- The villain Bizarro was established as an imperfect clone of Superman, created from the superhero's DNA, rather than as a duplicate resulting from an imperfect duplicating ray. Furthermore, Bizarro is no longer an "imperfect opposite" of Superman and as such, has identical rather than opposite powers. Though the duplicate is referred to as "bizarre" in-story, it is never explicitly named "Bizarro"; that name will not be established post-Crisis until years later, when another imperfect duplicate created by the same process runs rampant in Metropolis.
- Lois mentions that she has been dreaming of kissing Superman for five years now, indicating that he has been active in Metropolis at least that long at this point.
- The restoration of Lucy's sight is an element borrowed from Bizarro's original debut in Superboy #68, right down to the dust cloud; it is intimated that the duplicate deliberately sacrifices itself after hearing that Lucy's sight began to improve after contact with the creature.
#6 The Haunting
Clark returns to Smallville after a long time away. His adoptive parents pick him up. Jonathan Kent was about to tell him something but Martha shushed him. Later that night, Clark could not sleep as he wonders what his Pa Kent was about to tell him. When he went for a midnight snack, a “ghost” of Jor-El surprises him and touches him. Superman discovers himself to be on an alien planet where he encounters his biological mother, Lara. As the hallucination wears off, he is face to face with his old flame, Lana Lang. In a flashback, it turns out that on the night that Clark learned his heritage he went to Lana and revealed the truth of his powers to her. She confesses her feelings to him. She realizes that Clark can no longer belong to her, that he belongs to the world and this fact had hurt her. She had gone through a period of depression and finally accepts the fact. The next day, Superman thinks about what she said and starts wondering about where he truly came from. He goes to the location where Jonathan hid the rocket ship he was found in only to find that the ship is gone. The hologram of Jor-El reappears and tells him to be silent and to learn. It appears that Superman is under some kind of psionic attack but the Kents arrive in time and break it off. Superman flies away, realizing that it was not a mental attack but a download of knowledge of everything about Krypton into his brain. He finally knows his true parents and where he came from and though he appreciates the knowledge he has been given, in the end, he embraces his humanity ever more.
- Superman was made the sole survivor of Krypton's destruction (vs. the earlier version having other survivors such as Supergirl, Krypton, etc. attached to him).
- Superman had no memory of his existence on Krypton, but he instead identified himself as a citizen of Earth.
- Pre-Crisis, Pete Ross knew of Clark's abilities since they were teenagers, while Lana Lang suspected Clark of being Superboy. Post-Crisis, Pete never learned this information. Instead, Clark revealed his abilities to Lana just before he left Smallville.
- Clark's adoptive Earth parents, Jonathan Kent and Martha Kent are alive and well in Clark's adulthood, and Clark visits them periodically. Pre-Crisis, they had died shortly after Clark's High school graduation.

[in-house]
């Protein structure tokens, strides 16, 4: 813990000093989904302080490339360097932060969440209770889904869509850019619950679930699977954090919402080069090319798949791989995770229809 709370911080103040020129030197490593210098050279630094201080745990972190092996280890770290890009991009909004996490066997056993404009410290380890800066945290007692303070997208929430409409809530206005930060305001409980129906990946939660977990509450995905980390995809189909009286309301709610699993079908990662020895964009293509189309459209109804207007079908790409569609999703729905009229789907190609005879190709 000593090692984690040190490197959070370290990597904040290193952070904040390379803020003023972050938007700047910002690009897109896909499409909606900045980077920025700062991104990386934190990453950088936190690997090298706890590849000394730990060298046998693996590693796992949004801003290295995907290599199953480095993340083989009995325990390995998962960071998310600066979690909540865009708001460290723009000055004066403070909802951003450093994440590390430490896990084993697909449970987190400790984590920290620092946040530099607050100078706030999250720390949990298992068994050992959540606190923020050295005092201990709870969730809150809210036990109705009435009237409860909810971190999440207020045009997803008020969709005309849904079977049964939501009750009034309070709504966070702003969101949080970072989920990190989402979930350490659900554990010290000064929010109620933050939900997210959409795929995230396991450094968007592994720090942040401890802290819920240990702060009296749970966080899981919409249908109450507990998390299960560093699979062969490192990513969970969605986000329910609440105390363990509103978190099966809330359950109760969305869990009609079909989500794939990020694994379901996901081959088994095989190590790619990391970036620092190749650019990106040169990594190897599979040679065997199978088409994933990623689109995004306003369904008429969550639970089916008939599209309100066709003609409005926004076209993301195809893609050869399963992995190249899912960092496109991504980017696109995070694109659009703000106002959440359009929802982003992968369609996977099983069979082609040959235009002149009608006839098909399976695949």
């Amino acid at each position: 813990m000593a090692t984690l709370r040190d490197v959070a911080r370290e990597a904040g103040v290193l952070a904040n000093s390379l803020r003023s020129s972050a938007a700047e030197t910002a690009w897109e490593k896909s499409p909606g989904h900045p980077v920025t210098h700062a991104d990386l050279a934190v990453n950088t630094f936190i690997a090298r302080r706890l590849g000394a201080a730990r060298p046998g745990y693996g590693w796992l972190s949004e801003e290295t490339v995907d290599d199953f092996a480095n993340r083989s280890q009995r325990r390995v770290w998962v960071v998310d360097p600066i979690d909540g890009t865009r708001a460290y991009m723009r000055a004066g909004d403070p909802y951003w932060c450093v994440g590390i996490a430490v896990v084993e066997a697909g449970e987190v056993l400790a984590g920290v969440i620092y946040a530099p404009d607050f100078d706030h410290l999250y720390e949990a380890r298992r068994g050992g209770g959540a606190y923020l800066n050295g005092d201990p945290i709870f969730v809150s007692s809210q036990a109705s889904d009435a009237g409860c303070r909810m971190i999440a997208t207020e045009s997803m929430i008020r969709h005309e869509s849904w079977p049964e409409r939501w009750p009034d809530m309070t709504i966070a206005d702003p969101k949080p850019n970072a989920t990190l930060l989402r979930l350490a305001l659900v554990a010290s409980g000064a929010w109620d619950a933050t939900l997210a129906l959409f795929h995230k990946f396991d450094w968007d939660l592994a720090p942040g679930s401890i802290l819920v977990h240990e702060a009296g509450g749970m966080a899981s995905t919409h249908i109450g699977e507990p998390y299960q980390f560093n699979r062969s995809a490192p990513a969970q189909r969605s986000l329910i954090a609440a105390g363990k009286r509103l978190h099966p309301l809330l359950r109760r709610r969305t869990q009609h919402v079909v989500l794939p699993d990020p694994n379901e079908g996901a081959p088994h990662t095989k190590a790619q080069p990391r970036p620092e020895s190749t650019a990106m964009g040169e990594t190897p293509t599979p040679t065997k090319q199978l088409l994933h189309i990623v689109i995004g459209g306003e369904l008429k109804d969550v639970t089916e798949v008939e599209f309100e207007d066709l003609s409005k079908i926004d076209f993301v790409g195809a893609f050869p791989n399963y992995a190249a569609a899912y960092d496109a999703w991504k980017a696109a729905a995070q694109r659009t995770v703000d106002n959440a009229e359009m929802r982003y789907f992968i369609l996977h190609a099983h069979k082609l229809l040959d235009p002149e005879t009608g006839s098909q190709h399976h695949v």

- Clark is twenty-eight years old by the time the story ends.
The series has since been collected in trade paperback form in several editions, sometimes retitled as Superman: The Man of Steel. The first used a better paper stock after the series’ completion. In 1993, it is reprinted with newsprint-type paper and priced cheaper. More recently in 2003, it sported a new cover by Jerry Ordway as Superman: The Man of Steel vol. 1, the first in a series of trade paperbacks collecting the early adventures of the post-Crisis Superman.
Background Information and Notes
In some pre-Crisis retellings, Jor-El wanted to save both Lara and Kal-El by sending them away in the same rocket, but she would refuse saying that the rocket was too small and might not make it to Earth because of her addedweight, and she wanted to stay with her husband (This was an idea that was briefly touched on in Superman: The Animated Series). Byrne's proposed idea was to show a pregnant Lara leaving Krypton. After landing near Smallville, Lara would immediately succumb to a small chunk of kryptonite that was embedded in the ship's hull. This would have been Byrne's way to show early on how deadly kryptonite was. Lara would then have been found by the Kents while she was in labor, induced by the stress from kryptonite poisoning. Before dying, Lara would have told the Kents to look after her son. They would then take young Kal-El, an alien born on Earth, and raise him as their own just as they promised his mother. This was also Byrne's way to emphasize the Kents being chosen caretakers rather than them being a random couple who finds a baby in a rocket. The idea was not used because DC wanted Kal-El to be sent to Earth alone, as all the previous incarnations agreed upon.
Originally, the Legion of Super-Heroes were inspired by and formed based on legends of Superman's adventures as a boy. As a result of Byrne's new continuity, the Legion eventually had their backstory changed such that these adventures never happened.
Another unused idea was to show Lois Lane and Lex Luthor being romantically involved and living together in Luthor's estate in the mountains until Superman came to Metropolis. Lois would then leave Luthor to go after Superman, another reason for Luthor to hate Superman. This idea was scrapped because Byrne did not want Lois as someone who was drawn to power (and he didn't want any mountains shown alongside the city). However, Man of Steel depicts Lois and Luthor as having only casually dated.
Impact of changes